What MAD does to our brains:
On the whole, we are guilty of malnourishing ourselves and starving and sickening our brains and bodies. It starts with brain fog, no inertia, constant fatigue, insomnia, mood disorders, memory problems, and trouble focusing and leads to diabetes, depression, Crohn’s disease, thyroid issues, and a medley of other horrible conditions, including cancer. In fact, science can now feasibly trace Alzheimer’s and other dementia, like Parkinson’s and Lou Gehrig’s disease (ALS), to initial problems in the gut.
Dr. Mark Hyman, a family physician and a medical director at the Cleveland Clinic, presented research and theories of fourteen MDs, PhDs, and specialists from around the U.S. in an education program I recently attended on the brain/gut connection. After describing this immense problem, the prescribing conclusion was the same from all the speakers: for better health, clean up your gut.
If we want our brains to enjoy full function, we must pay attention to what goes in our mouths. Instead of starving our brains, we need to provide them with a buffet of healthy nutrients. Dr. Thomas A. Sult, a family practitioner and lecturer in the Hyman Program, summed it up quite well: “The best medicine always starts with a variety of foods.”
How to Eat Clean for a Healthy Brain:
Yes, it is a given, we must change the way we eat. But how hard is that!
Take Ann for example. She is head soprano of our church choir and after congratulating her great solo at social hour one Sunday, Ann asked me the one simple thing she could do to help her think clearer.
“I just cannot give up my Blue Bell ice cream”, she fretted.
And that got me to thinking. I was the same way years ago when I started to change my diet to get my head brain in shape. I spent hours and hours researching and trying to figure out what I could and could not eat. It was intimidating, unapproachable and so time consuming.
For you to get the jump start to the right path, Ann inspired me to create a food substitution list. Actually it is the 5 Secrets of Substitution to Get you Gut In Gear, get it here. It is my hope that this will help you to begin to understand what foods to avoid and why and what foods you can enjoy for better brain and body health.
But right off the bat, here are a few things you can do, now, to clean up your gut brain and your head brain:
- Sugar, it is more addictive than cocaine. Let’s get off this deadly drug. First, say no to candy bars and other hard candies as well as high fructose corn syrup. If you have to have sugar, opt for honey, molassas or maple syrup…they are all natural with no preservatives or additional chemicals. But even these natural sugars in excess can be bad. If you must quench your sweet tooth, grab a piece of fruit or make yourself a cup of licorice tea.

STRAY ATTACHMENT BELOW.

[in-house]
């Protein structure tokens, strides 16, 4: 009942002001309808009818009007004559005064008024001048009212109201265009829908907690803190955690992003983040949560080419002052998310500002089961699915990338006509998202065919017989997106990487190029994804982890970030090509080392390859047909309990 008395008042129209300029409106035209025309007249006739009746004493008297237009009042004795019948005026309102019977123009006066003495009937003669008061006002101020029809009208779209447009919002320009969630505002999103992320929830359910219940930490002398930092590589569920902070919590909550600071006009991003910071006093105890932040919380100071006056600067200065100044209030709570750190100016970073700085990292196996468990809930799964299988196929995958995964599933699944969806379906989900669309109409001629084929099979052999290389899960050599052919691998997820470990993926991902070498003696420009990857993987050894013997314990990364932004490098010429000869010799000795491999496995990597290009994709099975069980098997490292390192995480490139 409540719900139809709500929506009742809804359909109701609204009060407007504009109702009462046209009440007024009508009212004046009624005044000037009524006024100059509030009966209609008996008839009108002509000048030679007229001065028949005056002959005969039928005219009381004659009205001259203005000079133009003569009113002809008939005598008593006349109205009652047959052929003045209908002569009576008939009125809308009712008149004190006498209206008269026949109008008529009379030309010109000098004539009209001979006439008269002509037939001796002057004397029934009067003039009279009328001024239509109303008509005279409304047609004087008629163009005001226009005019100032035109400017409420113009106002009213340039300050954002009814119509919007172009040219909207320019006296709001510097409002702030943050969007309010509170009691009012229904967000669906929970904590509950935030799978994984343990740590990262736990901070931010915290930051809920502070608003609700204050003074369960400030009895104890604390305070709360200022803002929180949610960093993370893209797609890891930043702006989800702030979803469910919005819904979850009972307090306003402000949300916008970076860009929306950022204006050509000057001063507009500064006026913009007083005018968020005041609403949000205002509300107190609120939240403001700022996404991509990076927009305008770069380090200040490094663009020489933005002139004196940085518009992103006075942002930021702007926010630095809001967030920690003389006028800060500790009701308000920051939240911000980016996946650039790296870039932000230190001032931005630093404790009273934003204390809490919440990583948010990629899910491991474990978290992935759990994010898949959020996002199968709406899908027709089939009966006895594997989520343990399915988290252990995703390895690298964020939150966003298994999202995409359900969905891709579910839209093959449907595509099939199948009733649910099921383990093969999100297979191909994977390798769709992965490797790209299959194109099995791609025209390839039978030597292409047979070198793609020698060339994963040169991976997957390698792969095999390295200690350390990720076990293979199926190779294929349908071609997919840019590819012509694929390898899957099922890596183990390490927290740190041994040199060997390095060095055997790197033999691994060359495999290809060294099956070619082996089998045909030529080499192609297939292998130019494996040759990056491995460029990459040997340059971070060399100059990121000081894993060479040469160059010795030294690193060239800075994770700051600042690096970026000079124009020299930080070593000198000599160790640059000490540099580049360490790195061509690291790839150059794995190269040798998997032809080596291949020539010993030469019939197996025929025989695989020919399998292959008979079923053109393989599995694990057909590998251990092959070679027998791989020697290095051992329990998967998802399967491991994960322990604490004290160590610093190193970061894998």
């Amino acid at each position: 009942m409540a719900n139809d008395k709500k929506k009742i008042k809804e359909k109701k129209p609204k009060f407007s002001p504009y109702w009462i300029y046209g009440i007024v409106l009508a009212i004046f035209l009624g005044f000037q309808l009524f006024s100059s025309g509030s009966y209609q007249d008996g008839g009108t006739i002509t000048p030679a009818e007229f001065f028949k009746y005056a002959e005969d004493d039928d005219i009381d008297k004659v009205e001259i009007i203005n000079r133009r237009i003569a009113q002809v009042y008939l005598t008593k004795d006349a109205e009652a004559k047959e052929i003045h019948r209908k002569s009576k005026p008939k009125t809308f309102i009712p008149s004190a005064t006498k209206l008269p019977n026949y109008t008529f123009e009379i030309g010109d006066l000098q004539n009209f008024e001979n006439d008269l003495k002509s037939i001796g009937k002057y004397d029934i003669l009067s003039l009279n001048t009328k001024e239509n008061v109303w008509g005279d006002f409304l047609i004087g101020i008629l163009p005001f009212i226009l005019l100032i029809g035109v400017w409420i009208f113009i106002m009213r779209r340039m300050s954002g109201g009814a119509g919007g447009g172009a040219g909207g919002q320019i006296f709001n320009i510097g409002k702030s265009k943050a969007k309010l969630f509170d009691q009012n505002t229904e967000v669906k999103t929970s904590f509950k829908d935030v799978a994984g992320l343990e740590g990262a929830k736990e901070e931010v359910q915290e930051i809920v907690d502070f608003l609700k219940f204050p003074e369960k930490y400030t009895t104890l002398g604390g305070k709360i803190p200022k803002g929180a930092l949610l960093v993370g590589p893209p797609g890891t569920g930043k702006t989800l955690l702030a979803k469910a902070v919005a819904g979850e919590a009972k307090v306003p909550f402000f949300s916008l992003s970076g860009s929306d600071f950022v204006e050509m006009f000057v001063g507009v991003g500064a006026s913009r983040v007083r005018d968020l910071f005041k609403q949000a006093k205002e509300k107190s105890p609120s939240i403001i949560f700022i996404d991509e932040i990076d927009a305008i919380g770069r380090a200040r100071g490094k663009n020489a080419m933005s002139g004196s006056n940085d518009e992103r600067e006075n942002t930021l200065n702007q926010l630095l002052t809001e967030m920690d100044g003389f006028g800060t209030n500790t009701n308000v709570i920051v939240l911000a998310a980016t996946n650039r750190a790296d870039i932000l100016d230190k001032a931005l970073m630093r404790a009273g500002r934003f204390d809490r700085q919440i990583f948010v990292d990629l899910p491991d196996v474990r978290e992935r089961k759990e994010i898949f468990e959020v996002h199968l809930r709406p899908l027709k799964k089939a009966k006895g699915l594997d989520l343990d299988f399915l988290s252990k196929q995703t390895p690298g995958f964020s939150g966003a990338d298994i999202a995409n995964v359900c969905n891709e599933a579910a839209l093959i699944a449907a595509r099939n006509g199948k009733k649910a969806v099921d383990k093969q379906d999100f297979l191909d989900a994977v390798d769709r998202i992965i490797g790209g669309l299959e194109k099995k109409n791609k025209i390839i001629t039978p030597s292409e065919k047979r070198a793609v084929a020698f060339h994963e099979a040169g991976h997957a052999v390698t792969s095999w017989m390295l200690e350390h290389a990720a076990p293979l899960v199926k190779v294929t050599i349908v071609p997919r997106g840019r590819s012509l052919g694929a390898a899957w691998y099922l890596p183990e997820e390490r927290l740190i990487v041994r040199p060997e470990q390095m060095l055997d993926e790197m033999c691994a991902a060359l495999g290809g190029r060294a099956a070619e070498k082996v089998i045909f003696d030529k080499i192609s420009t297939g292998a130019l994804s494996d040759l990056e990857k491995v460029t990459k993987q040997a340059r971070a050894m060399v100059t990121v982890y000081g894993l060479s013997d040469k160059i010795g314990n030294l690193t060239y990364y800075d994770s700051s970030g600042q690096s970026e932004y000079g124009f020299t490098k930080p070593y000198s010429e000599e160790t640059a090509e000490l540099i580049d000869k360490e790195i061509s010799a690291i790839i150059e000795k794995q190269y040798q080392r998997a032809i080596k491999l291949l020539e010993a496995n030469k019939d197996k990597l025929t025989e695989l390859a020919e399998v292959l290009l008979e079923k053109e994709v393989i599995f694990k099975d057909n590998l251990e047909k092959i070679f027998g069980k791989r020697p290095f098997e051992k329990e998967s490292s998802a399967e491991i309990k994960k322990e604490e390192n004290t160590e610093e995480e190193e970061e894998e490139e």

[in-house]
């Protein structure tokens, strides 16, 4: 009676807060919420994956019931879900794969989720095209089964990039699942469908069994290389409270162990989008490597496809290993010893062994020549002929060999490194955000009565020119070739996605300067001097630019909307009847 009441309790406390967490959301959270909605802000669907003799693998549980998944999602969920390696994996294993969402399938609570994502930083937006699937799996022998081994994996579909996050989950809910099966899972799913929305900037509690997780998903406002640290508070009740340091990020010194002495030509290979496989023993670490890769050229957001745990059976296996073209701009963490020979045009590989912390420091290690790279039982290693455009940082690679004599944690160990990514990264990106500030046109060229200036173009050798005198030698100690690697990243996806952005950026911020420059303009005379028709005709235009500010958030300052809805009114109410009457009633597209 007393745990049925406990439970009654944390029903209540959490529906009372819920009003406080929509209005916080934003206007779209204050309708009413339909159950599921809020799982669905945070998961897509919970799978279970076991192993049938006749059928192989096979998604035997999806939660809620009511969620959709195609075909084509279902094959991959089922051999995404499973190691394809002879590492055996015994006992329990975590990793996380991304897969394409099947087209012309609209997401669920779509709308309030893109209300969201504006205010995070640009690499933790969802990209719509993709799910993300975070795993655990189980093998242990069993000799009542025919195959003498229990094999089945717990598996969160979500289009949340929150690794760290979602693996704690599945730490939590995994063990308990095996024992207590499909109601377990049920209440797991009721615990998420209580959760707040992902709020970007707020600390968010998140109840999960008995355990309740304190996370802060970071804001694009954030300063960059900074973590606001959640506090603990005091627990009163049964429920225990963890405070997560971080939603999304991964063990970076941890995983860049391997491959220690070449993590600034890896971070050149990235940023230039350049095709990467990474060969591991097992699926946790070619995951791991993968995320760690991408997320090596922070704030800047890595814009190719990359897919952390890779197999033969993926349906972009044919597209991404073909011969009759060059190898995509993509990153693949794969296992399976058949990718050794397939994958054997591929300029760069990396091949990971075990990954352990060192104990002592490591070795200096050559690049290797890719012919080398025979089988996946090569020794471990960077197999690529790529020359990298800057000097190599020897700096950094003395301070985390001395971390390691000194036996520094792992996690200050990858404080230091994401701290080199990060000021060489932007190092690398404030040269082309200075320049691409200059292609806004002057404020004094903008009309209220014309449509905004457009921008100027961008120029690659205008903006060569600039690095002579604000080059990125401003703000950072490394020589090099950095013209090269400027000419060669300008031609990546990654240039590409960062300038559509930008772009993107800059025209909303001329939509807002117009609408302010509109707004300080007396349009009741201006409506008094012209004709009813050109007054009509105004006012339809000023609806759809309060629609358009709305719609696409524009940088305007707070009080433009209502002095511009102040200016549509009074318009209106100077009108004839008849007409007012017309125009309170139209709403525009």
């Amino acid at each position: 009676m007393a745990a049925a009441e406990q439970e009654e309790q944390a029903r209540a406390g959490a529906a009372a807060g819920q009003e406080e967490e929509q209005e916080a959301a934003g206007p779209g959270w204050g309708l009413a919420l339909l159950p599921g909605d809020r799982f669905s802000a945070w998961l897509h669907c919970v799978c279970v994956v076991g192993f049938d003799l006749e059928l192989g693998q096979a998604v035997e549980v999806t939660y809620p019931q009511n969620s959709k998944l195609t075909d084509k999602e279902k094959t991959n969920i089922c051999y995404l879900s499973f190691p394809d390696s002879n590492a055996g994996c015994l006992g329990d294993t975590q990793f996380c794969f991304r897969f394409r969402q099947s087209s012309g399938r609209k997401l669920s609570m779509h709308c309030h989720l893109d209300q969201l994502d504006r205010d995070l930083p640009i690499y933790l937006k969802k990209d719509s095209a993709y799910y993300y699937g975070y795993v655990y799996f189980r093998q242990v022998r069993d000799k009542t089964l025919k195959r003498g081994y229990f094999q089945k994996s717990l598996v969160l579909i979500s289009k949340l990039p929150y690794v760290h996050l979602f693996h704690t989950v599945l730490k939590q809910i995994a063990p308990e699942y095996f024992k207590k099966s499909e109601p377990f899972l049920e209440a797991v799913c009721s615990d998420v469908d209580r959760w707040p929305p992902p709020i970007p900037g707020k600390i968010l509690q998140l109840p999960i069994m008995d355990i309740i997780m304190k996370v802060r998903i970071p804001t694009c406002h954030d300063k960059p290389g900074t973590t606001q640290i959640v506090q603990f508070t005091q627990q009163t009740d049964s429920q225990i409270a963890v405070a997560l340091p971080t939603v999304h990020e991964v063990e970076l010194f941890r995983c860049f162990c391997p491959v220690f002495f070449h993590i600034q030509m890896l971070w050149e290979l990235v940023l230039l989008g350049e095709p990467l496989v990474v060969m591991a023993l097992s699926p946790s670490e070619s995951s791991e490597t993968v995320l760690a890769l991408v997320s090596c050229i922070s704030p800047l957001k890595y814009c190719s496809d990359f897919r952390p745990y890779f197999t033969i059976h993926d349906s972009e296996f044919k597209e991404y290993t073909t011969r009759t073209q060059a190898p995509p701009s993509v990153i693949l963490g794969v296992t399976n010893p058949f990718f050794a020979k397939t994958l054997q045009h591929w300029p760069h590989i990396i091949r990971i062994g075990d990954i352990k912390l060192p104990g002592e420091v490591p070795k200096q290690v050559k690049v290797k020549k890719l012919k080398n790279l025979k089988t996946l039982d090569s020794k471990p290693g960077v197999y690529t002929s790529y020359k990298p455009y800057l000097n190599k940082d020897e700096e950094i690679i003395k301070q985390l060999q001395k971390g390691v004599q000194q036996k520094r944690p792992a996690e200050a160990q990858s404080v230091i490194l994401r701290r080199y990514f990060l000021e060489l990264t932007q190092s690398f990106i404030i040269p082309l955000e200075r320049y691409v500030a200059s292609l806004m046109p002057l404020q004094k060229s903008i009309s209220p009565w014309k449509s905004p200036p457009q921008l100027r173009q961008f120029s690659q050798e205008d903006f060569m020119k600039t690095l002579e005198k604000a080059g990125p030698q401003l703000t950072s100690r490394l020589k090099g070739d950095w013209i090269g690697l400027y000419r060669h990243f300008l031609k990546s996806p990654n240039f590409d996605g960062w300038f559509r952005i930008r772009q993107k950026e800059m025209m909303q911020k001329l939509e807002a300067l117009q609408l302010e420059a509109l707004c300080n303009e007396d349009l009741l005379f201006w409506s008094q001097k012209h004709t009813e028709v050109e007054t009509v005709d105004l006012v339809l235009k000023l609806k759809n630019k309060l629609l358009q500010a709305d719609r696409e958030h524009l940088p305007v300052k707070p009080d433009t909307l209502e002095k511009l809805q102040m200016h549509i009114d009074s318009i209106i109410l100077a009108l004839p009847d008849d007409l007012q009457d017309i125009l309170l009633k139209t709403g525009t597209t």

- Remove gluten from your diet. That’s a protein in all wheat products that not only damages our intestines by opening them up (leaky gut) but also opens the door to hyper inflammation. No bread? It is super hard to do, I know from experience.
- Just get started.
- Breakfast: substitute oatmeal, eggs, bacon, sausage for your cereal.
- For lunch, let’s work on a decrease of your sandwich bread. For one week go to just one slice of bread, i.e. have a fold over or open face sandwich. Work to eating no sandwich bread at all concentrating on the meat(protein), veggies and fruit. When you are faced with hamburgers and hot dogs, just don’t eat the bread, eat two meats instead and load up the lettuce, pickle and tomato.
- No rolls for dinner.
- Avoid all processed foods. Gluten is added as a filler and emulsifier.
- Better yet, eliminate all wheat from your diet for two weeks. At the end of the second week, down a loaf of French bread or have a huge bowl of pasta. In an hour, analyze how you feel. The fatigue and sleepiness always hits me the next day, about 12-14 hours later so just keep an eye out–YOU know your body.
- Just get started.
- Say NO to fake food colorings in your foods. Many unnatural dyes have been banned in Europe and Australia due to the brain damage they cause. For more on this read one of my articles We Are Dying Our Brains, found here.
- Strive to eat Paleo (all natural foods) and/or Ketogenic (low carbs, no simple carbs, moderate proteins, all natural good fats–NO saturated fats is the key) for the rest of your life. To get started, check out my 5 Secrets to Getting Your Gut in Gear, also found here.
We are starving our brain of nutrients. We are preventing nutrients from penetrating and massaging our brains so to help us be productive, energetic and at optimal living. It is with hope you can see what our MAD/SAD diet does to our brains and how to eat better.
Helping you keep your memory, enjoy good brain health, and age successfully, I look forward to communicating with you soon!
The purpose of this information is to convey knowledge. It is not intended to diagnose, treat or cure your condition or to be a substitute for advice from your main healthcare professional. Sincerely, I wish you and yours the very best in brain health.